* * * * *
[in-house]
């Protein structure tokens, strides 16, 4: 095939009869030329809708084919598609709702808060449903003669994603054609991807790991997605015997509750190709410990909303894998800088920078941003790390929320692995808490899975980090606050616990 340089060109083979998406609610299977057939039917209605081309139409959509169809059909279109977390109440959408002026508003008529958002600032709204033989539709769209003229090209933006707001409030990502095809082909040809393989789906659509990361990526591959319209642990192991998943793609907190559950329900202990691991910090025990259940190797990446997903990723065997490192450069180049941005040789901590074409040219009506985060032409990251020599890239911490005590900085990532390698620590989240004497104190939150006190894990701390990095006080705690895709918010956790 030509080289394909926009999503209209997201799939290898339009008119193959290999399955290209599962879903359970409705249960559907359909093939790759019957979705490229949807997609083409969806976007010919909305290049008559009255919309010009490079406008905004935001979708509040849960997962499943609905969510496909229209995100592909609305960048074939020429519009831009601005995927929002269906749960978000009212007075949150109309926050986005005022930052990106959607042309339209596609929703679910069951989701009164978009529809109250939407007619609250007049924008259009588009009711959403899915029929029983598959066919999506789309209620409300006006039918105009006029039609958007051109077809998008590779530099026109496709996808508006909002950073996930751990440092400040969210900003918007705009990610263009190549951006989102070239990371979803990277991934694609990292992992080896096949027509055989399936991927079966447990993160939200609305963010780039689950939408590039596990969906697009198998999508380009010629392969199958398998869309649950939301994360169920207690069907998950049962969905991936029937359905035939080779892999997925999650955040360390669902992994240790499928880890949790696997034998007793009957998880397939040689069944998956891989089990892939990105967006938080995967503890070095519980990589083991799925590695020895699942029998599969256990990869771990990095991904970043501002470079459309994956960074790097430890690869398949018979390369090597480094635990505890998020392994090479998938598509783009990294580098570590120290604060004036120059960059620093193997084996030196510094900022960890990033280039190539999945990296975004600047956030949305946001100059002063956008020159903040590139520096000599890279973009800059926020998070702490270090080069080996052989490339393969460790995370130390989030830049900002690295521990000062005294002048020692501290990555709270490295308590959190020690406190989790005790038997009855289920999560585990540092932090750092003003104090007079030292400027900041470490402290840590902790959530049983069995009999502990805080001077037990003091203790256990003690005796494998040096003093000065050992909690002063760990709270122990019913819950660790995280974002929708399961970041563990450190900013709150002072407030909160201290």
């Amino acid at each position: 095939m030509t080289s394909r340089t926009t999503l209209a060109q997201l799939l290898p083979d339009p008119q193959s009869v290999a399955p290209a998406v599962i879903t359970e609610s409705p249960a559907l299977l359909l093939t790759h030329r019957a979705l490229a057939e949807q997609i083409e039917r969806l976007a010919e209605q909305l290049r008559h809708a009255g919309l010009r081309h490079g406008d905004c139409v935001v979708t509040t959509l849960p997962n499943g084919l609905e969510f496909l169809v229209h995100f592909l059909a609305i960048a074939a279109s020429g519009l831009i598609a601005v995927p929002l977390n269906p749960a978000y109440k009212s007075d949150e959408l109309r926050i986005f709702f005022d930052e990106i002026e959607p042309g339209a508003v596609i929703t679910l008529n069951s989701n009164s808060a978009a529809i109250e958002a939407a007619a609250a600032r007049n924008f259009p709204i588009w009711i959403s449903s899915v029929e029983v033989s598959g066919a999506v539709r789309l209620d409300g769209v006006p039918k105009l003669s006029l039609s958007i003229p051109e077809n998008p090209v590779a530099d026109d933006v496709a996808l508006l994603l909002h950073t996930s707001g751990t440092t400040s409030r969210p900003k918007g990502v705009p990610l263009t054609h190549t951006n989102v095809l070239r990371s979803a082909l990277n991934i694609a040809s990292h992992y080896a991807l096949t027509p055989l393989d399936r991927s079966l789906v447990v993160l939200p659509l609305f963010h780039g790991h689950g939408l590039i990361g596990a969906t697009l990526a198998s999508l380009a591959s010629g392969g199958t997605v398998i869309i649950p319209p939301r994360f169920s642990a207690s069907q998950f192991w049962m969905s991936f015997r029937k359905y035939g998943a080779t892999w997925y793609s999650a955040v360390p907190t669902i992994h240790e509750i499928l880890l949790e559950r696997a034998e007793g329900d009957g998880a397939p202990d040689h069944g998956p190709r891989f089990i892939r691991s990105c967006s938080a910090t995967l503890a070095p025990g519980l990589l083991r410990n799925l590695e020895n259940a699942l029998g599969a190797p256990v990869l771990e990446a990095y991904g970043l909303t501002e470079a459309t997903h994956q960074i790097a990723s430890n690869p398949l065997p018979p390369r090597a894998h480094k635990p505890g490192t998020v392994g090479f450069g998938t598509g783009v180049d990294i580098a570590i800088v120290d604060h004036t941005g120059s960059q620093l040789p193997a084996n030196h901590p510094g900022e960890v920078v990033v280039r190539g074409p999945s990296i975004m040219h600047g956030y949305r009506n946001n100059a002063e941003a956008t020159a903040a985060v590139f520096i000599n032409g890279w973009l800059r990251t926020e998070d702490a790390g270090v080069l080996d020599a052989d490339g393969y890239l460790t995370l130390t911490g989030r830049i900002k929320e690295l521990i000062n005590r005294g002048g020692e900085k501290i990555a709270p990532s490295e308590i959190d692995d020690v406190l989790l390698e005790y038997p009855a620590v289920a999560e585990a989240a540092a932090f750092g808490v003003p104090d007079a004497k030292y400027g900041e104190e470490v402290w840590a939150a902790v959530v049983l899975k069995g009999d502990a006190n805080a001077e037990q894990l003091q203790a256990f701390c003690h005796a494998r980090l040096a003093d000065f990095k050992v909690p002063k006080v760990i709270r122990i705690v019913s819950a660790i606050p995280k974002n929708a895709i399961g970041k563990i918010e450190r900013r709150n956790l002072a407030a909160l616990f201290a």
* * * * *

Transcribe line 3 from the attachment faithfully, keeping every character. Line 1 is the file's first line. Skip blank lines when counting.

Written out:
């Amino acid at each position: 095939m030509t080289s394909r340089t926009t999503l209209a060109q997201l799939l290898p083979d339009p008119q193959s009869v290999a399955p290209a998406v599962i879903t359970e609610s409705p249960a559907l299977l359909l093939t790759h030329r019957a979705l490229a057939e949807q997609i083409e039917r969806l976007a010919e209605q909305l290049r008559h809708a009255g919309l010009r081309h490079g406008d905004c139409v935001v979708t509040t959509l849960p997962n499943g084919l609905e969510f496909l169809v229209h995100f592909l059909a609305i960048a074939a279109s020429g519009l831009i598609a601005v995927p929002l977390n269906p749960a978000y109440k009212s007075d949150e959408l109309r926050i986005f709702f005022d930052e990106i002026e959607p042309g339209a508003v596609i929703t679910l008529n069951s989701n009164s808060a978009a529809i109250e958002a939407a007619a609250a600032r007049n924008f259009p709204i588009w009711i959403s449903s899915v029929e029983v033989s598959g066919a999506v539709r789309l209620d409300g769209v006006p039918k105009l003669s006029l039609s958007i003229p051109e077809n998008p090209v590779a530099d026109d933006v496709a996808l508006l994603l909002h950073t996930s707001g751990t440092t400040s409030r969210p900003k918007g990502v705009p990610l263009t054609h190549t951006n989102v095809l070239r990371s979803a082909l990277n991934i694609a040809s990292h992992y080896a991807l096949t027509p055989l393989d399936r991927s079966l789906v447990v993160l939200p659509l609305f963010h780039g790991h689950g939408l590039i990361g596990a969906t697009l990526a198998s999508l380009a591959s010629g392969g199958t997605v398998i869309i649950p319209p939301r994360f169920s642990a207690s069907q998950f192991w049962m969905s991936f015997r029937k359905y035939g998943a080779t892999w997925y793609s999650a955040v360390p907190t669902i992994h240790e509750i499928l880890l949790e559950r696997a034998e007793g329900d009957g998880a397939p202990d040689h069944g998956p190709r891989f089990i892939r691991s990105c967006s938080a910090t995967l503890a070095p025990g519980l990589l083991r410990n799925l590695e020895n259940a699942l029998g599969a190797p256990v990869l771990e990446a990095y991904g970043l909303t501002e470079a459309t997903h994956q960074i790097a990723s430890n690869p398949l065997p018979p390369r090597a894998h480094k635990p505890g490192t998020v392994g090479f450069g998938t598509g783009v180049d990294i580098a570590i800088v120290d604060h004036t941005g120059s960059q620093l040789p193997a084996n030196h901590p510094g900022e960890v920078v990033v280039r190539g074409p999945s990296i975004m040219h600047g956030y949305r009506n946001n100059a002063e941003a956008t020159a903040a985060v590139f520096i000599n032409g890279w973009l800059r990251t926020e998070d702490a790390g270090v080069l080996d020599a052989d490339g393969y890239l460790t995370l130390t911490g989030r830049i900002k929320e690295l521990i000062n005590r005294g002048g020692e900085k501290i990555a709270p990532s490295e308590i959190d692995d020690v406190l989790l390698e005790y038997p009855a620590v289920a999560e585990a989240a540092a932090f750092g808490v003003p104090d007079a004497k030292y400027g900041e104190e470490v402290w840590a939150a902790v959530v049983l899975k069995g009999d502990a006190n805080a001077e037990q894990l003091q203790a256990f701390c003690h005796a494998r980090l040096a003093d000065f990095k050992v909690p002063k006080v760990i709270r122990i705690v019913s819950a660790i606050p995280k974002n929708a895709i399961g970041k563990i918010e450190r900013r709150n956790l002072a407030a909160l616990f201290a």